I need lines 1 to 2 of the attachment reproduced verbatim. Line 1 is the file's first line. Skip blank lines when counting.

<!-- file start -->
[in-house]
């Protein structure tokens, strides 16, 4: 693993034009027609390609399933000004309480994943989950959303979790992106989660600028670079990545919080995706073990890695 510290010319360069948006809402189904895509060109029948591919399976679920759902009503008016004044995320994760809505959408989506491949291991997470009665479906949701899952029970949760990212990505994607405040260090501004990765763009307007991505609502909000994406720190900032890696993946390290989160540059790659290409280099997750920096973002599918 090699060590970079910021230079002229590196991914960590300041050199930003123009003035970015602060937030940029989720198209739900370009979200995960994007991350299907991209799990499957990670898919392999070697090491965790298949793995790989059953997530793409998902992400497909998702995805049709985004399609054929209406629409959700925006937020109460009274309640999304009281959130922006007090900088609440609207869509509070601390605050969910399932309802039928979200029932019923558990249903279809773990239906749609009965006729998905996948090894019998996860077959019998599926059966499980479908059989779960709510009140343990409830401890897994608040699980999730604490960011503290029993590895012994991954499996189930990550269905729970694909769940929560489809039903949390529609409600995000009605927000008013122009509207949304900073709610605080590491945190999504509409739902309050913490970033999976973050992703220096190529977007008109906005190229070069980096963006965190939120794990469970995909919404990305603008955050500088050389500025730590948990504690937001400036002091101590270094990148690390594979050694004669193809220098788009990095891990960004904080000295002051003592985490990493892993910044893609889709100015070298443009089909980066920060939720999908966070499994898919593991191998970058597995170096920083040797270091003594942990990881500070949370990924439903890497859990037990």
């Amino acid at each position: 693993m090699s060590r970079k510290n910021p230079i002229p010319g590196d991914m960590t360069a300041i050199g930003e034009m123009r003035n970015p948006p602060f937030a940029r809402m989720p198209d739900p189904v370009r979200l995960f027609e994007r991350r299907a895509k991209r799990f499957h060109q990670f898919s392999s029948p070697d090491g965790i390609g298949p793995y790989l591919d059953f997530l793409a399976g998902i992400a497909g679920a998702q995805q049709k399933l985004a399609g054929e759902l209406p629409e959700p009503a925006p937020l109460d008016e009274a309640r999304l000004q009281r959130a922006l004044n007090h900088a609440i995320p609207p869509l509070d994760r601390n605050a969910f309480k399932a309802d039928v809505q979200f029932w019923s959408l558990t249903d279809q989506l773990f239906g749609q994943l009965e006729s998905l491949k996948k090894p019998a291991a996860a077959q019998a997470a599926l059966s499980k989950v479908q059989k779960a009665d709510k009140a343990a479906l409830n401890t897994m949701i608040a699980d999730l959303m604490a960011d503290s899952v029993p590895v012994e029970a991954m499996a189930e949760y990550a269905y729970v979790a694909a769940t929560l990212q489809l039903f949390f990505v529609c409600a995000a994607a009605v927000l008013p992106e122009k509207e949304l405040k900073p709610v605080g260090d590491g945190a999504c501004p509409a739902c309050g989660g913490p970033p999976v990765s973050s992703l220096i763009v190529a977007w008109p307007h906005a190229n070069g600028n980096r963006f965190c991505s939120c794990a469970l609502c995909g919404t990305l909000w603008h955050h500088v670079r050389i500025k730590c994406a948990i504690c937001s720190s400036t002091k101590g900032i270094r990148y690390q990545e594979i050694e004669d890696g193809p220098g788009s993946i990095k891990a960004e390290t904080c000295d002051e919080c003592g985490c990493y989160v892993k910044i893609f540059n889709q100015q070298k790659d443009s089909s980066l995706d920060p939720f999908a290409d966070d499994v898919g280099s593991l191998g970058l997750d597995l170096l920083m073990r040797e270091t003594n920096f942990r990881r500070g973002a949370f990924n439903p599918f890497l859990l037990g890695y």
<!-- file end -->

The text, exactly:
[in-house]
């Protein structure tokens, strides 16, 4: 693993034009027609390609399933000004309480994943989950959303979790992106989660600028670079990545919080995706073990890695 510290010319360069948006809402189904895509060109029948591919399976679920759902009503008016004044995320994760809505959408989506491949291991997470009665479906949701899952029970949760990212990505994607405040260090501004990765763009307007991505609502909000994406720190900032890696993946390290989160540059790659290409280099997750920096973002599918 090699060590970079910021230079002229590196991914960590300041050199930003123009003035970015602060937030940029989720198209739900370009979200995960994007991350299907991209799990499957990670898919392999070697090491965790298949793995790989059953997530793409998902992400497909998702995805049709985004399609054929209406629409959700925006937020109460009274309640999304009281959130922006007090900088609440609207869509509070601390605050969910399932309802039928979200029932019923558990249903279809773990239906749609009965006729998905996948090894019998996860077959019998599926059966499980479908059989779960709510009140343990409830401890897994608040699980999730604490960011503290029993590895012994991954499996189930990550269905729970694909769940929560489809039903949390529609409600995000009605927000008013122009509207949304900073709610605080590491945190999504509409739902309050913490970033999976973050992703220096190529977007008109906005190229070069980096963006965190939120794990469970995909919404990305603008955050500088050389500025730590948990504690937001400036002091101590270094990148690390594979050694004669193809220098788009990095891990960004904080000295002051003592985490990493892993910044893609889709100015070298443009089909980066920060939720999908966070499994898919593991191998970058597995170096920083040797270091003594942990990881500070949370990924439903890497859990037990």